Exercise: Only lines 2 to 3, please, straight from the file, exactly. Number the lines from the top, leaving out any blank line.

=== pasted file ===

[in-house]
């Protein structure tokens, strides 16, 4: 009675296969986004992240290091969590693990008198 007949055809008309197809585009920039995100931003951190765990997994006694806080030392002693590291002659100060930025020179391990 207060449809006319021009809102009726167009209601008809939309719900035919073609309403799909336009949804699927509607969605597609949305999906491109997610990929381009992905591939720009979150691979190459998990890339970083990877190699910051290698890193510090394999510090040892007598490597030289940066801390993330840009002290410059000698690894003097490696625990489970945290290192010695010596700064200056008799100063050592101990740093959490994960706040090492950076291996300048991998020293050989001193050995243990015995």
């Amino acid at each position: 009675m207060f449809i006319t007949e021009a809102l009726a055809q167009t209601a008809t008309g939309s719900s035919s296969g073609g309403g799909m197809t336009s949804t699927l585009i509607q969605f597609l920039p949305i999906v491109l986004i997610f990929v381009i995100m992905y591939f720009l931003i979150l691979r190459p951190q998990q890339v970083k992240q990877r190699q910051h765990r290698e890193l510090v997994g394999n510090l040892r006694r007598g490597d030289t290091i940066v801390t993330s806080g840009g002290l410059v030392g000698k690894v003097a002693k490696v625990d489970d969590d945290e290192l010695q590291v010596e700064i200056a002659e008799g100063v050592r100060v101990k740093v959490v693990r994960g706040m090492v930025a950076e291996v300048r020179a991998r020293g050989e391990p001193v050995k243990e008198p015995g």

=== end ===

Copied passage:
């Protein structure tokens, strides 16, 4: 009675296969986004992240290091969590693990008198 007949055809008309197809585009920039995100931003951190765990997994006694806080030392002693590291002659100060930025020179391990 207060449809006319021009809102009726167009209601008809939309719900035919073609309403799909336009949804699927509607969605597609949305999906491109997610990929381009992905591939720009979150691979190459998990890339970083990877190699910051290698890193510090394999510090040892007598490597030289940066801390993330840009002290410059000698690894003097490696625990489970945290290192010695010596700064200056008799100063050592101990740093959490994960706040090492950076291996300048991998020293050989001193050995243990015995």
């Amino acid at each position: 009675m207060f449809i006319t007949e021009a809102l009726a055809q167009t209601a008809t008309g939309s719900s035919s296969g073609g309403g799909m197809t336009s949804t699927l585009i509607q969605f597609l920039p949305i999906v491109l986004i997610f990929v381009i995100m992905y591939f720009l931003i979150l691979r190459p951190q998990q890339v970083k992240q990877r190699q910051h765990r290698e890193l510090v997994g394999n510090l040892r006694r007598g490597d030289t290091i940066v801390t993330s806080g840009g002290l410059v030392g000698k690894v003097a002693k490696v625990d489970d969590d945290e290192l010695q590291v010596e700064i200056a002659e008799g100063v050592r100060v101990k740093v959490v693990r994960g706040m090492v930025a950076e291996v300048r020179a991998r020293g050989e391990p001193v050995k243990e008198p015995g």